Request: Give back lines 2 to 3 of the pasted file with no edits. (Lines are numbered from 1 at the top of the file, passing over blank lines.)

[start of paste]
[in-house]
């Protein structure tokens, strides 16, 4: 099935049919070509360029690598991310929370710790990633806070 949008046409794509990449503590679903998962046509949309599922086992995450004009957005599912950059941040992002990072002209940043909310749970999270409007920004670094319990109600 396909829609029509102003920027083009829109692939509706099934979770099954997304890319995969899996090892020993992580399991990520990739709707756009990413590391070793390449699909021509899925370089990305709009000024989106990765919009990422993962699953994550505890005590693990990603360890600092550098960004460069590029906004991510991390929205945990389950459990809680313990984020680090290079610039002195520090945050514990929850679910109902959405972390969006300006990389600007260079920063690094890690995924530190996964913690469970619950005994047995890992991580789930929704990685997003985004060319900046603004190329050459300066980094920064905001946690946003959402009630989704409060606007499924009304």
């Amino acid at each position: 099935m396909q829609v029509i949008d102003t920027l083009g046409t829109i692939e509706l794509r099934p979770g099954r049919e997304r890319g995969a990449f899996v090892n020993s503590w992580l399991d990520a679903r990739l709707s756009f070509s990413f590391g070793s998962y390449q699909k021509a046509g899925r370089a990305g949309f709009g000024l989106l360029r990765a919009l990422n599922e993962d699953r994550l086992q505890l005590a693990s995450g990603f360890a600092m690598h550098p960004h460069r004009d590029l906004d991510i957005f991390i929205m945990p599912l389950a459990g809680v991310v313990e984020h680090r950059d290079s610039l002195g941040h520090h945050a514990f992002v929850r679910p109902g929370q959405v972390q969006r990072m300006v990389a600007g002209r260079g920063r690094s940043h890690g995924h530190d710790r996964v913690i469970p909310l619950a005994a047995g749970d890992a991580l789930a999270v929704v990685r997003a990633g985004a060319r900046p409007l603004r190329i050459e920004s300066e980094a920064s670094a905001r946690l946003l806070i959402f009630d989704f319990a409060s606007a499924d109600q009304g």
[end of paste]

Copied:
């Protein structure tokens, strides 16, 4: 099935049919070509360029690598991310929370710790990633806070 949008046409794509990449503590679903998962046509949309599922086992995450004009957005599912950059941040992002990072002209940043909310749970999270409007920004670094319990109600 396909829609029509102003920027083009829109692939509706099934979770099954997304890319995969899996090892020993992580399991990520990739709707756009990413590391070793390449699909021509899925370089990305709009000024989106990765919009990422993962699953994550505890005590693990990603360890600092550098960004460069590029906004991510991390929205945990389950459990809680313990984020680090290079610039002195520090945050514990929850679910109902959405972390969006300006990389600007260079920063690094890690995924530190996964913690469970619950005994047995890992991580789930929704990685997003985004060319900046603004190329050459300066980094920064905001946690946003959402009630989704409060606007499924009304």
């Amino acid at each position: 099935m396909q829609v029509i949008d102003t920027l083009g046409t829109i692939e509706l794509r099934p979770g099954r049919e997304r890319g995969a990449f899996v090892n020993s503590w992580l399991d990520a679903r990739l709707s756009f070509s990413f590391g070793s998962y390449q699909k021509a046509g899925r370089a990305g949309f709009g000024l989106l360029r990765a919009l990422n599922e993962d699953r994550l086992q505890l005590a693990s995450g990603f360890a600092m690598h550098p960004h460069r004009d590029l906004d991510i957005f991390i929205m945990p599912l389950a459990g809680v991310v313990e984020h680090r950059d290079s610039l002195g941040h520090h945050a514990f992002v929850r679910p109902g929370q959405v972390q969006r990072m300006v990389a600007g002209r260079g920063r690094s940043h890690g995924h530190d710790r996964v913690i469970p909310l619950a005994a047995g749970d890992a991580l789930a999270v929704v990685r997003a990633g985004a060319r900046p409007l603004r190329i050459e920004s300066e980094a920064s670094a905001r946690l946003l806070i959402f009630d989704f319990a409060s606007a499924d109600q009304g």